• Classify and Track Security Errors
  • Secure Test Data
  • Perform Verification and Validation
Domain 6:
  • Secure Configuration and Version Control
  • Establish Security Milestones
  • Choose a Secure Software Methodology
  • Identify Security Standards and Frameworks
  • Create Security Documentation
  • Develop Security Metrics
  • Decommission Software
  • Report Security Status
  • Support Governance, Risk and Compliance(GRC)
  • Secure Configuration and Version Control
  • Define Strategy and Roadmap
  • Manage Security Within a Software Development Methodology
  • Identify Security Standards and Frameworks
  • Define and Develop Security Documentation
  • Develop Security Metrics
  • Decommission Software
  • Report Security Status
  • Incorporate Integrated Risk Management (IRM) • Promote Security Culture in Software Development
  • Implement Continuous Improvement
Domain 7:
  • Perform Implementation Risk Analysis
  • Release Software Securely
  • Securely Store and Manage Security Data
  • Ensure Secure Installation
  • Perform Post-Deployment Security Testing
  • Obtain Security Approval to Operate
  • Perform Security Monitoring
  • Support Incident Response
  • Support Patch and Vulnerability Management
  • Support Continuity of Operations
  • Perform Operational Risk Analysis
  • Release Software Securely
  • Securely Store and Manage Security Data
  • Ensure Secure Installation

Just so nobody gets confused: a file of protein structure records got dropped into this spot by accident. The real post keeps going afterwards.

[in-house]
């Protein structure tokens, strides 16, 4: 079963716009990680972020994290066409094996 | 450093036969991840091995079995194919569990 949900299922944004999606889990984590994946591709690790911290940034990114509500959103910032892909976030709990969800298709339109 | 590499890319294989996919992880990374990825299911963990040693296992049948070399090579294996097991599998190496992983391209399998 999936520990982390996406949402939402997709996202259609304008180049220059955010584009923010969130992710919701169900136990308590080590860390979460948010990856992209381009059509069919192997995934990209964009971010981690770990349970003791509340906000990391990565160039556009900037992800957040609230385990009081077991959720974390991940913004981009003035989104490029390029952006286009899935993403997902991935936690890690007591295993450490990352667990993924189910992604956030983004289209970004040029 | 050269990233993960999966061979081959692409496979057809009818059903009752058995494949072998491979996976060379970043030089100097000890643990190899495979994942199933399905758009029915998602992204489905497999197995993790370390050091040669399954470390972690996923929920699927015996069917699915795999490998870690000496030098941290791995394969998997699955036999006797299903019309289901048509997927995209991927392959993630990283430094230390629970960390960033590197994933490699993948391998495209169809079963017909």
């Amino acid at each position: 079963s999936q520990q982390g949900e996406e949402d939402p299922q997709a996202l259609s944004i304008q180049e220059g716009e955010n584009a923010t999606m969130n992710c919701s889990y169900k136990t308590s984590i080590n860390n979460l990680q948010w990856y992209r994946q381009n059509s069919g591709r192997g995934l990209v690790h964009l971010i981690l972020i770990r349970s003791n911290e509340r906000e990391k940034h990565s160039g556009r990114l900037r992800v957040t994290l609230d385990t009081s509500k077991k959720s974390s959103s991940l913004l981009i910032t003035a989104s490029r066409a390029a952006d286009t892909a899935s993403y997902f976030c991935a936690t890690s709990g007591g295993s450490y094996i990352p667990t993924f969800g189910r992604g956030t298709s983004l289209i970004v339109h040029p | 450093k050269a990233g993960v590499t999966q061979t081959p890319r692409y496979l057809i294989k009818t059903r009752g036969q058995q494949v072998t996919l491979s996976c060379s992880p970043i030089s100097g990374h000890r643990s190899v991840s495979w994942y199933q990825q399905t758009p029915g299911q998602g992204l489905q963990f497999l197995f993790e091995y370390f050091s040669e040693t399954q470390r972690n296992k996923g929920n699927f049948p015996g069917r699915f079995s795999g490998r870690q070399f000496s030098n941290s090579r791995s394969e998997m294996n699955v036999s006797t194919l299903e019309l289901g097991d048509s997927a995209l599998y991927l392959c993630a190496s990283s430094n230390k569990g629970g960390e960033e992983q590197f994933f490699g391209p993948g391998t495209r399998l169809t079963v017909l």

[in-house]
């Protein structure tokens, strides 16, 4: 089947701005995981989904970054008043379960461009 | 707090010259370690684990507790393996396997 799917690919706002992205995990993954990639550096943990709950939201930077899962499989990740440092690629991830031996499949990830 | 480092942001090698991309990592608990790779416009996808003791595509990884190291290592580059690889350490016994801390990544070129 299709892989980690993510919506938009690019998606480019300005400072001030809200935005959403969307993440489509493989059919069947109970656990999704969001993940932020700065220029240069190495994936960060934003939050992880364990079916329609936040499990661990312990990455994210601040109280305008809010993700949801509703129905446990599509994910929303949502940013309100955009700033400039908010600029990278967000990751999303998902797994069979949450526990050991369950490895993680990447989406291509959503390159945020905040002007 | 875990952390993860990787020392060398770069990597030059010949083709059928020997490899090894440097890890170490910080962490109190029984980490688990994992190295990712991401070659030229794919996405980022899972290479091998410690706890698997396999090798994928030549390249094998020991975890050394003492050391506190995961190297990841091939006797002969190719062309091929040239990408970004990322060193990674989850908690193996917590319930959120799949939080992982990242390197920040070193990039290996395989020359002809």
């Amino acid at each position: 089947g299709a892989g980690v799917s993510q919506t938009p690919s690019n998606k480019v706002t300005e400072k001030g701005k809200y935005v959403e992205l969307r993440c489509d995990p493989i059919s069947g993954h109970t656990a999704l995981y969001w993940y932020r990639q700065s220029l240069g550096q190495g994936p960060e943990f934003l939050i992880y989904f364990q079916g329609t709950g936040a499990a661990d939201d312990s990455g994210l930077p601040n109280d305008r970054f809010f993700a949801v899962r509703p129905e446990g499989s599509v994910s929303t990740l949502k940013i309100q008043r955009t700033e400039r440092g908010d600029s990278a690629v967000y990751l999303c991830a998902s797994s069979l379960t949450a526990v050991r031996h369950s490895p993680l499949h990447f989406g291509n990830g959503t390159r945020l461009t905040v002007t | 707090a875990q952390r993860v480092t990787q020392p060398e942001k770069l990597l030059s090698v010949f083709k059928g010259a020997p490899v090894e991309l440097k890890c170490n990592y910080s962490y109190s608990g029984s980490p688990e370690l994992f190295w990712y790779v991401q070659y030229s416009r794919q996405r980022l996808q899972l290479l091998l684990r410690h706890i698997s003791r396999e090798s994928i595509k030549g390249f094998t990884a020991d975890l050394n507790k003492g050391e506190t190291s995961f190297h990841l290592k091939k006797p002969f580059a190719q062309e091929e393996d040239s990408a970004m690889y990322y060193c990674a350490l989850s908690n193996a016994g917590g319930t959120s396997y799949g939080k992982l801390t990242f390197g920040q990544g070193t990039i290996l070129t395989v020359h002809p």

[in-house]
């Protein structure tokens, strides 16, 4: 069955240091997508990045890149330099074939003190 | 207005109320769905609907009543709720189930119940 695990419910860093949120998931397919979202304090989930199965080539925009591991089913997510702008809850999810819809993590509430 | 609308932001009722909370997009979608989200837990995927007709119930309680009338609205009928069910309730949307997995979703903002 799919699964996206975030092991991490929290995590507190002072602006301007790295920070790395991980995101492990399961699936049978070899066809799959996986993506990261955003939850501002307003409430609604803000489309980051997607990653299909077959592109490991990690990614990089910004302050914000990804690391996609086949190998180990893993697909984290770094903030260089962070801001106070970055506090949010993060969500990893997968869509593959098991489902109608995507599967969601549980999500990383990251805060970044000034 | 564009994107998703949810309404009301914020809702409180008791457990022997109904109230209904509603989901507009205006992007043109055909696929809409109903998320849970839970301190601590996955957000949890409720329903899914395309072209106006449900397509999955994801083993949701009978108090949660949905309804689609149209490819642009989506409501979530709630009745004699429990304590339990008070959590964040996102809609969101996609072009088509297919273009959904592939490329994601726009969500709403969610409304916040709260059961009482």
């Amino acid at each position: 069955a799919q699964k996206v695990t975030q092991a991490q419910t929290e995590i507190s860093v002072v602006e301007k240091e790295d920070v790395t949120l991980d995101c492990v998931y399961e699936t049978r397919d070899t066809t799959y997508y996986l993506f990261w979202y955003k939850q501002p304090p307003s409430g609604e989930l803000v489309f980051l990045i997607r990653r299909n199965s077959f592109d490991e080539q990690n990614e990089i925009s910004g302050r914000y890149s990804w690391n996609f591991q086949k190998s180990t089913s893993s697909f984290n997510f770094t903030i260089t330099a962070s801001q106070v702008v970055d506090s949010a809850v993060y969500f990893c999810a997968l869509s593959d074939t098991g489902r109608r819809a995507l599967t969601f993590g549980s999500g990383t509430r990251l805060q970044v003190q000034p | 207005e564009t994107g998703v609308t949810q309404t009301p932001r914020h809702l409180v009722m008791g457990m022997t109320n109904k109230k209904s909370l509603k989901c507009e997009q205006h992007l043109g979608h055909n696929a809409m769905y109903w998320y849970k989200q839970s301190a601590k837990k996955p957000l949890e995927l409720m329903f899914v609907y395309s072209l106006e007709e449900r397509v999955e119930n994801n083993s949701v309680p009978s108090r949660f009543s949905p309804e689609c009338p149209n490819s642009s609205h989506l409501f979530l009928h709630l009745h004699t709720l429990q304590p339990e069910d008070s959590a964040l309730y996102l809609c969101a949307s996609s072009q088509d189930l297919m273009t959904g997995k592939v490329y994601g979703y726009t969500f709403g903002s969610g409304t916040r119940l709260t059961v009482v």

• Perform Post-Deployment Security Testing
  • Obtain Security Approval to Operate • Perform Information Security Continuous Monitoring (ISCM)
  • Support Incident Response
  • Perform Patch Management
  • Perform Vulnerability Management
  • Runtime Protection
  • Support Continuity of Operations
  • Integrate Service Level Objectives (SLO) and Service Level
Domain 8:
  • Analyze Security of Third Party Software
  • Verify Pedigree and Provenance
  • Provide Security Support to the Acquisition Process
  • Implement Software Supply Chain Risk Management
  • Analyze Security of Third-Party Software
  • Verify Pedigree and Provenance
  • Ensure Supplier Security Requirements in the Acquisition Process
  • Support Contractual Requirements

These are the detailed changes between the old CSSLP and the New CSSLP certification exam that came into effect, September 15, 2020. We hope that this document helps you to prepare for the new CSSLP exam and crack it right away!

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AUTHOR
Jayanthi Manikandan ( )
Cyber Security Analyst
Jayanthi Manikandan has a Master’s degree in Information systems with a specialization in Information Assurance from Walsh college, Detroit, MI. She is passionate about Information security and has been writing about it for the past 6 years. She is currently ‘Security researcher at InfoSec train.